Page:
The postmodernists aim to re-shape the entire world in the same way as the Enlightenment project. For the achievement of such an ambition, individuals, across many generations, must be engaged for formulating the arguments and developing the intellectual strategies.

Hicks says that at the apex of the intellectual movement that has led to postmodernism there are figures like Georg Hegel, Arthur Schopenhauer, Immanuel Kant, and to a lesser extent David Hume. The ideas of these figures have been used by the likes of Martin Heidegger, Ludwig Wittgenstein, Friedrich Nietzsche, and Karl Marx. These figures, in turn, provide philosophical support to the likes of Rorty, Foucault, Leotard, and Derrida.

The early counter-Enlightenment philosophers were horrified by the Enlightenment’s championing of reason and individualism—they saw such ideas leading to godless, spiritless, passionless, and amoral world. Many of them got inspired by the collectivist philosophy of Jean-Jacques Rousseau. Hume’s attack on reason was a source of inspiration. Hicks is of the view that because of the weaknesses in the Enlightenment account of reason, the Counter-Enlightenment philosophers were able to win support for their ideas of skepticism, subjectivism and relativism.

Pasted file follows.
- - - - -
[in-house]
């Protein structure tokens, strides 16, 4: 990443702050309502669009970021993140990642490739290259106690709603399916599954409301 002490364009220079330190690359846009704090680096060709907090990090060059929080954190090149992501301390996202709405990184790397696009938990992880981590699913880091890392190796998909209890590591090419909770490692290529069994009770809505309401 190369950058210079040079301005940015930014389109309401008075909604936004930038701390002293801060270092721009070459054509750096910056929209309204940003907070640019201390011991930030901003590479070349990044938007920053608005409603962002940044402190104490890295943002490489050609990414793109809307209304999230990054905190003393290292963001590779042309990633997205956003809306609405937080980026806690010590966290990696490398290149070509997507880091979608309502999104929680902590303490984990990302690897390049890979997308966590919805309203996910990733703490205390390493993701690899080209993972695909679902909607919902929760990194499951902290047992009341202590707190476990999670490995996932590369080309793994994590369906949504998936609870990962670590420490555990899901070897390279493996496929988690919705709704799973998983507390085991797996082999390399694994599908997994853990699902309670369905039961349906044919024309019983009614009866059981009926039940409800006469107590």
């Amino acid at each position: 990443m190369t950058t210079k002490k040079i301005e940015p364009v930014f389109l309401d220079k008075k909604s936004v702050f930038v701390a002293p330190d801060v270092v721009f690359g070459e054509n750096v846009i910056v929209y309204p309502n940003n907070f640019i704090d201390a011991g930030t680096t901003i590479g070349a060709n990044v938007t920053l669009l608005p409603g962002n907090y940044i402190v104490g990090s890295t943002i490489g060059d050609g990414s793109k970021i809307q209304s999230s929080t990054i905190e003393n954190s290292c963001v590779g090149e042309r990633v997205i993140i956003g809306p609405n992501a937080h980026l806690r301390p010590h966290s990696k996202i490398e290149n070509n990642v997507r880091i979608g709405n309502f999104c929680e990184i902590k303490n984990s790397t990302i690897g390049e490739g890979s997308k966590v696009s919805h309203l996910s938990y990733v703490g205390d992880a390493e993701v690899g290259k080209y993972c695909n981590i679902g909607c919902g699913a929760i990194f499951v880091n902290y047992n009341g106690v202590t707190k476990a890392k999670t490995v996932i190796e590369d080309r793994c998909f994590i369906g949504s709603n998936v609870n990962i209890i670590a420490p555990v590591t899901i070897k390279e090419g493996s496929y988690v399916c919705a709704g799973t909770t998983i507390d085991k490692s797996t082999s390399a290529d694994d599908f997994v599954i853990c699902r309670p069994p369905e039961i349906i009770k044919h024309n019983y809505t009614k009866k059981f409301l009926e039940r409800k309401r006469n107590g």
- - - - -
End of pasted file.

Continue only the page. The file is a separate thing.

The epistemological battle between the Enlightenment ideas and the Counter-Enlightenment ideas has been going on for more than two centuries. Hicks calls Immanuel Kant “the most significant thinker of the Counter-Enlightenment.” He regards Kant as the main culprit behind postmodernism’s strong anti-realist and anti-reason stances. Kant has claimed that we cannot know the world as it is in itself—the Kantian postmodernists believe that there is no reality, rather we create reality through our discourses and scientific methods.

Hegel has also made significant contributions to the Counter-Enlightenment. He explicitly rejected Aristotle’s law of non-contradiction. The Hegelian theory of dialectical reason, which implies strong relativism, is fundamentally opposed to the Enlightenment idea of reason.

Martin Heidegger absorbed the philosophy of Kant and Hegel and gave it a phenomenological twist. Heidegger proposed that by exploring his dark and anguished feelings of dread and guilt, he could approach Being. What Heidegger was aiming at was nihilism. Hicks points out: “So after abandoning reason and logic, after experiencing real boredom and terrifying dread, we unveil the final mystery of mysteries: Nothing. In the end, all is nothing and nothing is all. With Heidegger, we reach metaphysical nihilism.”